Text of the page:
Crucial Minutia
it's the little things...
Cristina Pippa
All the World: Origin of Love
5 Comments | posted April 05th, 2007 at 05:09 pm by Cristina Pippa

This time eavesdropping was the last thing on my mind. I was about to cross the street when the conversation behind me brought me to a halt. I had a walk sign, there were no cars coming, but I stood there on the corner for you, Crucial Minutiae, snatching a bit of real life soap opera on a park bench. Okay, I’ll admit it. It was my own curiosity that caused me to turn and look at the preppy kid whose hand was inching toward the neck of a wide-eyed brunette.

“Oh, my girlfriend. She’s just mad because I’m taking you home with me. But I said I would, and I’m going to. You know? I mean, she should know I love her.”

Love. On the tennis courts, it means zero. Off the courts it can mean everything– or still zero. It’s a word packed with meaning and forever open to interpretation. Some use it frivolously while others are scared to use it at all. Many believe it can never be conveyed enough and make a habit of ending every phone call with a mention of it. Americans throw it around as a compliment or an expression of taste too. “I love that sweater!” “He loves pies.” “Don’t you just love it when she says that?”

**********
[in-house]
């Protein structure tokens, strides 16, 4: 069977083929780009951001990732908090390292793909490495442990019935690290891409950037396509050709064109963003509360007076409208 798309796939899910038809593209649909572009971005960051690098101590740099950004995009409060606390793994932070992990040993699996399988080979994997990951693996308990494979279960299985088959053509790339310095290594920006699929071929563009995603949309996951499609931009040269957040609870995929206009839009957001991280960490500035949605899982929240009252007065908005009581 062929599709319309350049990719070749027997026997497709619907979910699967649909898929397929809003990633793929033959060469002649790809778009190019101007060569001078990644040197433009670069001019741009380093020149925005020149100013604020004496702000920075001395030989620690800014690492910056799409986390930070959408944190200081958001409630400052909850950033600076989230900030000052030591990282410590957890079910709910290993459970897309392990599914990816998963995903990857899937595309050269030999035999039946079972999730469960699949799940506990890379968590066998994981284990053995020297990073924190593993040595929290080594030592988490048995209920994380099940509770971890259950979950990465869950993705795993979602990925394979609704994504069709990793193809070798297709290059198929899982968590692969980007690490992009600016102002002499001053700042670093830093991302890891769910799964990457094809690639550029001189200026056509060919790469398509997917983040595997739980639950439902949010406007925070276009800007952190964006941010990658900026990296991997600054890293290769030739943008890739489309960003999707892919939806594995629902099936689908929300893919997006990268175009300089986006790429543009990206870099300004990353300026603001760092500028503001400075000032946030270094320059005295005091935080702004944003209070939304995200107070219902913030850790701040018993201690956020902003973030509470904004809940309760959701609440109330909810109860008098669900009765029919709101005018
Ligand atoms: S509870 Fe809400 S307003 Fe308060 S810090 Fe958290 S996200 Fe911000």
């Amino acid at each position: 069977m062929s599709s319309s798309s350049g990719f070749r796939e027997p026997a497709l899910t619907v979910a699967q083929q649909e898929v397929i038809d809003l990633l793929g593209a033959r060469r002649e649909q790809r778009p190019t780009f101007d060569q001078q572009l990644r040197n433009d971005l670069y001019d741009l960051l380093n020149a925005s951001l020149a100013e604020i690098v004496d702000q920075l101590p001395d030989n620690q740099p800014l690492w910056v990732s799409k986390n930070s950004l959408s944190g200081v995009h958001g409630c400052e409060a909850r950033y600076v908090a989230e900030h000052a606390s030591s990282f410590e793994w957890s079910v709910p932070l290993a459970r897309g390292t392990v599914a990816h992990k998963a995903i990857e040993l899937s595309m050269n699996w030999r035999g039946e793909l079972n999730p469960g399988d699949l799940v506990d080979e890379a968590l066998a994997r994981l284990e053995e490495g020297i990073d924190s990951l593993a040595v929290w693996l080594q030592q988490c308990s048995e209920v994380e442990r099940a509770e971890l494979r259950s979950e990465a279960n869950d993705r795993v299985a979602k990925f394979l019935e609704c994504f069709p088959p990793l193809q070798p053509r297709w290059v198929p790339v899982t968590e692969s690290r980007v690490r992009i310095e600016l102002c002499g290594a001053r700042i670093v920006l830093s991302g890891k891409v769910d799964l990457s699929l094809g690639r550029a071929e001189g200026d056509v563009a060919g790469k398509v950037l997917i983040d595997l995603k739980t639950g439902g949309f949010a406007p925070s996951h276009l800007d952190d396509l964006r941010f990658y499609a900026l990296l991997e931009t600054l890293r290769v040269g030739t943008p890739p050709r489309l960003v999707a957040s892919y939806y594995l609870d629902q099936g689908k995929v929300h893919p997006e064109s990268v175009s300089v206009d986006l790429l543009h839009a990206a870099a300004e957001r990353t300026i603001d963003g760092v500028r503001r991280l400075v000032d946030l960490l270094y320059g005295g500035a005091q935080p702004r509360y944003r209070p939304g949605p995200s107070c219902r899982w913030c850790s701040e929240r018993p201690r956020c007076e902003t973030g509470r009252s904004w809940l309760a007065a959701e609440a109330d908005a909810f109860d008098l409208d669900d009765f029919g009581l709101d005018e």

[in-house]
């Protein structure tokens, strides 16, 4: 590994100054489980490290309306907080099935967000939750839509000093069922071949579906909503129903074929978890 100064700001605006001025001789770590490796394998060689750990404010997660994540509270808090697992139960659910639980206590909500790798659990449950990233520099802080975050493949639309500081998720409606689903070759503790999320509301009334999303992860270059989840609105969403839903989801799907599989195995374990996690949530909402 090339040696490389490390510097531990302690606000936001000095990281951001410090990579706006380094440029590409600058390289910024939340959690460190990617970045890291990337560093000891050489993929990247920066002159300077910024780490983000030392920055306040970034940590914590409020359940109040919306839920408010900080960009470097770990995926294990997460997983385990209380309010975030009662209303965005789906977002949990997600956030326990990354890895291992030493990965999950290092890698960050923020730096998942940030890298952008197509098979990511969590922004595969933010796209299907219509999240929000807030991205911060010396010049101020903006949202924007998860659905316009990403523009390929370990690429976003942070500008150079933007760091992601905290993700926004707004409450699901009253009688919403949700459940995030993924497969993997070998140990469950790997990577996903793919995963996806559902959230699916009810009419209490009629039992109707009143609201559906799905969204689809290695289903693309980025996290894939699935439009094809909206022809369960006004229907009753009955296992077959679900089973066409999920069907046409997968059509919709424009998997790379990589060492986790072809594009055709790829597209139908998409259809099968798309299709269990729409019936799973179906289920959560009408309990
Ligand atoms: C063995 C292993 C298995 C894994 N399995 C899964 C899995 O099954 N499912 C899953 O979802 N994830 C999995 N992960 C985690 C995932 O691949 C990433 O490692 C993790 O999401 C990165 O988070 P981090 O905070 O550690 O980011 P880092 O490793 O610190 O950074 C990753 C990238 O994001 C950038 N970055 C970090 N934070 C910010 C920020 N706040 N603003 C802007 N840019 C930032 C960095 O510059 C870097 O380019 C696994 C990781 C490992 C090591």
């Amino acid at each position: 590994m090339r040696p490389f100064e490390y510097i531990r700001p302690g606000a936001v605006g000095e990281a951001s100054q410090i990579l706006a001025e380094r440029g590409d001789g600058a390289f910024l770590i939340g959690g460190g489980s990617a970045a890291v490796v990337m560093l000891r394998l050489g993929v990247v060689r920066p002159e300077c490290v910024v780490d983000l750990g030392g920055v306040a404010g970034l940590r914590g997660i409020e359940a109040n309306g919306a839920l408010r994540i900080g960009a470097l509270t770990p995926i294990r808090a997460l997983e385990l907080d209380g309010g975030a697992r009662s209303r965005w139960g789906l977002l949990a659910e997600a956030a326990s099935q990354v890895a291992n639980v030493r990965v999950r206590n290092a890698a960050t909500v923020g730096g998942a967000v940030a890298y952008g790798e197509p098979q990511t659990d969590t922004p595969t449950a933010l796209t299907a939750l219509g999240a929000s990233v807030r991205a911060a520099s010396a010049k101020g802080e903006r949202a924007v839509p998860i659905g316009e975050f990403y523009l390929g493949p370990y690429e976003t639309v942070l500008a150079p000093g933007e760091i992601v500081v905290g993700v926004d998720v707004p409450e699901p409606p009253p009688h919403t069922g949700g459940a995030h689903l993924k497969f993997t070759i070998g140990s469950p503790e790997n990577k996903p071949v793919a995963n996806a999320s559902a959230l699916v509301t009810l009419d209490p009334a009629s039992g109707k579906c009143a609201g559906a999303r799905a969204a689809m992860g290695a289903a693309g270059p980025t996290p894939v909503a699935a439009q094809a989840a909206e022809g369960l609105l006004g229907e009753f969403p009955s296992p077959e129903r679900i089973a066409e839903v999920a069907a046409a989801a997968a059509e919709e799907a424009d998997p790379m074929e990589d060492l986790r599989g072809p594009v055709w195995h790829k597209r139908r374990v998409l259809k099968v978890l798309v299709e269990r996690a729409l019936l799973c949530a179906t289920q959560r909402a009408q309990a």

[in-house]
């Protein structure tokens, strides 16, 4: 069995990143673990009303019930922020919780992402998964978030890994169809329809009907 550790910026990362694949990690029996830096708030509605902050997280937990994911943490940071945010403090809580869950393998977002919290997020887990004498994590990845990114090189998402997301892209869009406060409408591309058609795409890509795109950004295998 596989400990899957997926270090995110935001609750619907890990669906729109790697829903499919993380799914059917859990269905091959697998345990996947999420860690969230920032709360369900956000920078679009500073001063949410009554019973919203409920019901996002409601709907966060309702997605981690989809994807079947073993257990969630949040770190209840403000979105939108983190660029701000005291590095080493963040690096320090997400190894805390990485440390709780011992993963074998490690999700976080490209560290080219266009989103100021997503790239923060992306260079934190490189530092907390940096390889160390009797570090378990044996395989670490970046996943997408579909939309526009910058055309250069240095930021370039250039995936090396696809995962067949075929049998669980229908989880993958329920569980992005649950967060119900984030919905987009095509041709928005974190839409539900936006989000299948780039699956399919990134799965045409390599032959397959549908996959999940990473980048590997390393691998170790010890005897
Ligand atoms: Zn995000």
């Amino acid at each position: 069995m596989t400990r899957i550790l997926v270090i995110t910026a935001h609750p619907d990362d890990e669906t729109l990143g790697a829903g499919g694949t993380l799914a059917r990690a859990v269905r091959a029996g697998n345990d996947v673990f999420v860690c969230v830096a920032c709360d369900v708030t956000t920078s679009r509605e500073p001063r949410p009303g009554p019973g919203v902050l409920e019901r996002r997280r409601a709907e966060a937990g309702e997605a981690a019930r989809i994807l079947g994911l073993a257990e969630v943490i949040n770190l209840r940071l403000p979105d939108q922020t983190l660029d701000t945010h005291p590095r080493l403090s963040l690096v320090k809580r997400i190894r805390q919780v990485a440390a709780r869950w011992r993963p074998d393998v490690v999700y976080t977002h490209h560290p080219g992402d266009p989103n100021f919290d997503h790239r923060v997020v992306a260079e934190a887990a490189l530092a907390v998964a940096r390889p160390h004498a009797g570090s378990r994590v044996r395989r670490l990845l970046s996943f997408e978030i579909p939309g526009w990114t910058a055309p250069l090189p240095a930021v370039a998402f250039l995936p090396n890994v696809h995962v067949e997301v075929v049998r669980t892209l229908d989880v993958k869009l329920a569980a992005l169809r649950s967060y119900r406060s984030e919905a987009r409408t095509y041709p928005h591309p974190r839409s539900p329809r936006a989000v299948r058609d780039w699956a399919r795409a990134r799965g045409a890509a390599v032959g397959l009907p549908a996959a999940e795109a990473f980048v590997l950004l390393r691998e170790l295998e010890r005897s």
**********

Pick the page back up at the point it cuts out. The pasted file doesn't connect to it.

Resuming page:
I’ve heard non-native English speakers laugh when they hear an American proclaim their love for a sweater. They may “gusta mucho” a sweater or even go so far as to say “me encanta” a sweater, but the verb “amar” is reserved for romantic love. Add a little lust to and “querer” is used. Italian love is expresssed in a similar way– and I’m told much less frequently than Americans do. An Italian man might tell his amore “Ti amo” only a few times in their life together.

So what does it mean to only have one word in English to express so many things? And where did we get it from? The root “leubh-” has been recorded at least as early as 2500 B.C. in an area which is now Russia. Love in Russia now? влюбленность or lyub-vi — which is not so far from the way we pronounce it in English today. In Old English, it was lufu, related to Old Frisian luve. In Old High German it was luba and in Gothic lubo. In early Scandinavian, it was lof! And we know that love is also related to Latin lubet, which means pleasing (even though some would say it’s not pleasing at all), and lubido, which means desire.

Even if we know where the word comes from, the meaning will always be an individual quest. Since music has quite a lot to say about love, I’ll leave you with the final lyrics of “Origin of Love” from Hedwig and the Angry Inch. You can find the Japanese translation on YouTube if you’re curious.

Last time I saw you
We had just split in two.
You were looking at me.
I was looking at you.
You had a way so familiar,
But I could not recognize,
Cause you had blood on your face;
I had blood in my eyes.
But I could swear by your expression
That the pain down in your soul
Was the same as the one down in mine.
That’s the pain,
Cuts a straight line
Down through the heart;
We called it love.